Why playing for a draw is respectable in cricket is an interesting topic, but beyond the scope of a blog comment. Just to throw out one more idea, it led to the concept of the "declaration", declaring one's innings closed. That is, the batting team simply declares that it is done, as if it had been put out. This is done when they think they have scored enough runs to win, and want the time saved to use to putting the other team out when it is at bat. This again is to Americans a bizarre concept, and pretty close to your criteria for an incentive to act contrary to the normal aims.

Anonymous Richard Hershberger -- 10/16/2012 9:41 AM  


Another thing I have thought about, but not fully explored the implications of: Why can't the infield fly rule be converted to a post hoc rule that prohibits teams from dropping the ball on purpose in order to create a double play? Instead of the umpire shouting "infield fly" while the ball is in the air, why can't he simply rule afterward -- if a ball is dropped and a double play occurs -- that the batter is out and send the runners back to their bases?

I believe baseball created the infield fly due to a unnecessary desire to have the play continue without interruption. But there are plenty of instances -- baserunner interference, for one -- in which umpires have to act afterward to reset the field in a way.

Blogger Jimmy Golen -- 10/16/2012 2:57 PM  

Because no one wants to get into issues of intent

Blogger Howard Wasserman -- 10/16/2012 3:37 PM  

Yes, but that is silly. Intent is part of other baseball rules -- did the pitcher hit a batter intentionally, for example -- and I would argue it would be easy to determine if a player intentionally dropped a fly ball to create a double play (for one thing, he'd have to stay close to the ball, in position to field it, in order to convert.) Even if you find this troublesome, is it more troublesome than the current situation, which led to the Braves fiasco? I would say no.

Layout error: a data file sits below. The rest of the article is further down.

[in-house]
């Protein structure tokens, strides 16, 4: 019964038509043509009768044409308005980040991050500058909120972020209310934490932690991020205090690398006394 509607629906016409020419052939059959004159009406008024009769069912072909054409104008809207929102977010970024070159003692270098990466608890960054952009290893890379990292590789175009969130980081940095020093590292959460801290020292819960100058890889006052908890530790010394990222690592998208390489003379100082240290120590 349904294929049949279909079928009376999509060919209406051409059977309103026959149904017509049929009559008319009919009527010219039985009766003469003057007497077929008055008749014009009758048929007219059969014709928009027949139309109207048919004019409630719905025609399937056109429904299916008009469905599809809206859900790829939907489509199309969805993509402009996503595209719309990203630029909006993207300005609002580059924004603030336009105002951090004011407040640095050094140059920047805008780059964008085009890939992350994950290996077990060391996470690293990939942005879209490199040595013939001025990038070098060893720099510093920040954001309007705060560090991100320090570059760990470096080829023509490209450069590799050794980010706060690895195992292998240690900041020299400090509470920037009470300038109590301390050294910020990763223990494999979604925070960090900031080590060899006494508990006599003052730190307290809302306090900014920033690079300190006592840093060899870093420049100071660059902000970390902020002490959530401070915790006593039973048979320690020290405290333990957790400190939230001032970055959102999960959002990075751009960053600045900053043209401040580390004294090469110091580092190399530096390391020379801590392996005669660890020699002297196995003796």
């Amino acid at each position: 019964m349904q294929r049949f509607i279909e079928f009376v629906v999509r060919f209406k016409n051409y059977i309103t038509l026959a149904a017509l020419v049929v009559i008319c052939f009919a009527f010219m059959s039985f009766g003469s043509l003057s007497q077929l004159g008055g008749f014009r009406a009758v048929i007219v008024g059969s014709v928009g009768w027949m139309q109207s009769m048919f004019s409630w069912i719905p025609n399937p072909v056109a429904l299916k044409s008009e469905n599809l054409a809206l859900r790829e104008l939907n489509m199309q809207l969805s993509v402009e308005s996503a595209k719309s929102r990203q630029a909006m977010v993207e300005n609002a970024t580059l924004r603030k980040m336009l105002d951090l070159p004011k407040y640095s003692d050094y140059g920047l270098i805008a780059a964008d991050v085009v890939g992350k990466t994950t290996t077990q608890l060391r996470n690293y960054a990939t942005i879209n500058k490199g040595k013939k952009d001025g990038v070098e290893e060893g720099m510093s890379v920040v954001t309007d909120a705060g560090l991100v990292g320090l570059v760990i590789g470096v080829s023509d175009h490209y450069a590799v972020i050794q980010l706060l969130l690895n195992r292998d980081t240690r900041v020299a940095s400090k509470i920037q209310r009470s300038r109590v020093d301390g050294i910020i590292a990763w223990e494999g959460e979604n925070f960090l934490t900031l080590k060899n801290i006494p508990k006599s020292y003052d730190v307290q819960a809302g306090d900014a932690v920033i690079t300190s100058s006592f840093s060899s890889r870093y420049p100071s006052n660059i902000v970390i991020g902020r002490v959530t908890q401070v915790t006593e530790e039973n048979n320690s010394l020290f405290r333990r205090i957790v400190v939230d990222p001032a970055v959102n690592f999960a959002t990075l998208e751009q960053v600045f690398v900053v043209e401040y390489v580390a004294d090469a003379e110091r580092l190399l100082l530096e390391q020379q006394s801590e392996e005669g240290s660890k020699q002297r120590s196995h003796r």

Blogger Jimmy Golen -- 10/16/2012 4:21 PM  

Yes, sometimes we have to figure out intent. But I would much prefer a rule that relies on a concept such as whether a ball could be caught with ordinary effort than with whether the ball was dropped intentionally.

Plus, I disagree that the Braves call was a "fiasco." To the extent the call was wrong, it was wrong on the ump's perception of whether the SS was camped under the ball. It was not a problem of interpretation.

Blogger Howard Wasserman -- 10/16/2012 5:57 PM  

Fiasco in that people were throwing bottles onto the field. I am fine with the umpire's call.

And I don't think having umpires interpret "ordinary effort" is an improvement over having them try to ascertain intent.

A ripe topic, as you said.

Blogger Jimmy Golen -- 10/16/2012 8:43 PM  

With a runner on third and fewer than two outs, perhaps in the bottom of the ninth of a tie game but not necessarily, an outfielder might decide not to catch a fly ball in FOUL territory to avoid giving the winning run a chance to tag up. I think most would agree this is not unsportsmanlike


Blogger jerry john -- 10/23/2012 1:39 AM  

Mr Wasserman,
I'm late to the game, just read the Atlantic article.
Wanted to comment that the IFR does not seem sui generis in sports. Does the example of a football team QB taking a knee to run out the clock, or even intentionally allowing a safety, meet your four criteria?


Anonymous Anonymous -- 11/09/2012 6:39 PM